Fibromyalgia is a syndrome rather than a disease, and affects up to 10 million American a year. My mother was finally diagnosed after years of frustrating and often mystifying misdiagnosis. Unlike a disease, which is a medical condition with a specific cause or causes and recognizable signs and symptoms, a syndrome is a collection of signs, symptoms, and medical problems that tend to occur together but are not related to a specific, identifiable cause.
Fibromyalgia is one of the most common chronic pain conditions. The disorder affects an estimated 3 to 6 percent of the world’s population. That’s a staggering stat. While it is most prevalent in women —75 to 90 percent of the people who have FM are women —it also occurs in men and children of all ethnic groups.
Bringing together the best natural and prescription therapies, Fibromyalgia expert Dr. Jacob Teitelbaum adds his recommendations for more natural lifestyle modifications. Author of “The Fatigue and Fibromyalgia Solution” (amazon.com) has created a lifeline for anyone seeking compassionate, proven approaches for restoring wellness and regaining optimal energy and vitality. He says, “If you are tired, achy, brain fogged, gaining weight regardless of what you eat, and suffering from low libido, see your doctor and rule out this syndrome if you suffer from chronic pain and fatigue.”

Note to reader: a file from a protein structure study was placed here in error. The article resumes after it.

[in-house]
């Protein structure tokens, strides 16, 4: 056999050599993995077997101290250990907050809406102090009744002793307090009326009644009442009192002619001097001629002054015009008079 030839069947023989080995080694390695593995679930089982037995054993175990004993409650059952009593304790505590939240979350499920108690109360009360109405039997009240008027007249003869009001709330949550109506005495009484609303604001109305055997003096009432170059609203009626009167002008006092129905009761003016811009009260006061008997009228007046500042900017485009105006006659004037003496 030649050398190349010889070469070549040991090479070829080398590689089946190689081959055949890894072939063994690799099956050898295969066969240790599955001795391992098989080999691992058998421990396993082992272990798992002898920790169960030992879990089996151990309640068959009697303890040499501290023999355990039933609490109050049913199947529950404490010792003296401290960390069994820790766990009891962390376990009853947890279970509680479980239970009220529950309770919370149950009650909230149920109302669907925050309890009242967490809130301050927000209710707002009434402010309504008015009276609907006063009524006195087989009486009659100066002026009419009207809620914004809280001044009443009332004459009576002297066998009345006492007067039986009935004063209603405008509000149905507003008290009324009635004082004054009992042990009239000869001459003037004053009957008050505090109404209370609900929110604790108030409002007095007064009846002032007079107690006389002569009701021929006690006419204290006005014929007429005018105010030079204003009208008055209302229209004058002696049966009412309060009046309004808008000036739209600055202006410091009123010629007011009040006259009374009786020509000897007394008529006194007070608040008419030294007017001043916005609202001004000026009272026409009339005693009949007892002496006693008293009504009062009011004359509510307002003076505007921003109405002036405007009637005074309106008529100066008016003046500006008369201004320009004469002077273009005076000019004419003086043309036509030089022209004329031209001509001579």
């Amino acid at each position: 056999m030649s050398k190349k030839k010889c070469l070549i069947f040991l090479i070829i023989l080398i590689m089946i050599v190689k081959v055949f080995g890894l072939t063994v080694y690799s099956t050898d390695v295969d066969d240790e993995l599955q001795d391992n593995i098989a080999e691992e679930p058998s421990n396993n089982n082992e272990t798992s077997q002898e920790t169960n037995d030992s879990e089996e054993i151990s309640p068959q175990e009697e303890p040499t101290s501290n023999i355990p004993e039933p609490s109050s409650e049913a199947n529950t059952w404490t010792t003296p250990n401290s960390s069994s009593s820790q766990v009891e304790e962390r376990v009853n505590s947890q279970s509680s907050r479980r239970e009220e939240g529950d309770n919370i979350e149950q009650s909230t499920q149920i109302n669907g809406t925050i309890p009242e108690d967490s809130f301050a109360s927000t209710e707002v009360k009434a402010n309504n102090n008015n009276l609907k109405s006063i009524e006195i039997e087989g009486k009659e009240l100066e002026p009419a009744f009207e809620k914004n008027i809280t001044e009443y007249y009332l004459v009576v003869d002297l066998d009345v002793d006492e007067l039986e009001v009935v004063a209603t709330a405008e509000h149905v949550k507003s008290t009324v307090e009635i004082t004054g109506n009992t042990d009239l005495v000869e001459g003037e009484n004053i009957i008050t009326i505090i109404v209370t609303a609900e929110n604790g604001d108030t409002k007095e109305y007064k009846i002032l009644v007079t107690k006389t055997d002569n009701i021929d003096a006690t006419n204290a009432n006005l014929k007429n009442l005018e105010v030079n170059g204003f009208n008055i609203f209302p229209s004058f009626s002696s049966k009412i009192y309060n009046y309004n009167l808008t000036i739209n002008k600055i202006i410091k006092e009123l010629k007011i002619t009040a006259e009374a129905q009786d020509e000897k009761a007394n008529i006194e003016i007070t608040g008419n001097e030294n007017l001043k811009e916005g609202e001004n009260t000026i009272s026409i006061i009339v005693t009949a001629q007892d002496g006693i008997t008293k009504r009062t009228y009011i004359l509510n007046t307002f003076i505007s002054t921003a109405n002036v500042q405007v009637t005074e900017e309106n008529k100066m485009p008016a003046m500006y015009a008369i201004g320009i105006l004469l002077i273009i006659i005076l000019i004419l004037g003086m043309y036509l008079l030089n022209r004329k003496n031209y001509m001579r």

Organic Spa Magazine (OSM): What is the scope of this tiredness problem?
Jacob Teitelbaum: Most adults find themselves wishing they had more energy. Beyond this, 31% of adults have severe chronic fatigue lasting over six months, and 2 to 4 percent suffer from the most extreme results of the human energy crisis, Chronic Fatigue Syndrome and Fibromyalgia.
OSM: An interesting term, this “human energy crisis.” Can you explain?
JT: Americans face an energy crisis that’s more important than gasoline. This is being triggered by first, horrible nutrition. With 150 pounds of sugar being added to each person’s diet in food processing each year, 18 percent of calories coming from white flour, plus the added fat, almost half of our food’s vitamins and minerals have been removed in food processing. This is why we are seeing malnutrition in obese people for the first time in human history.
OSM: Can you name other factors for low energy that might, in fact, be FM?
JT: Poor sleep is another factor. The average night’s sleep until 130 years ago when light bulbs were invented was 9 hours. We are now down to 6 ¾ hours a night, a 30 percent pay cut to our body’s rest and regeneration systems. Meanwhile, the iodine in our diet has decreased by 50 percent in the last 40 years, contributing to thyroid hormone deficiencies. These are a few of the causes.
OSM: How do you test for this highly subjective and confusing syndrome?
JT: Most physicians first round up the usual suspects, doing a blood count and chemistry to look for anemia, hepatitis, diabetes, and kidney failure, and then a TSH blood test to screen for low thyroid. These tests miss the vast majority of problems causing fatigue, but the physician will often say “the blood tests are normal, so you are okay.” Investigate further — do your homework if you are tired all the time.
Do you think excess fatigue might be Fibromyalgia?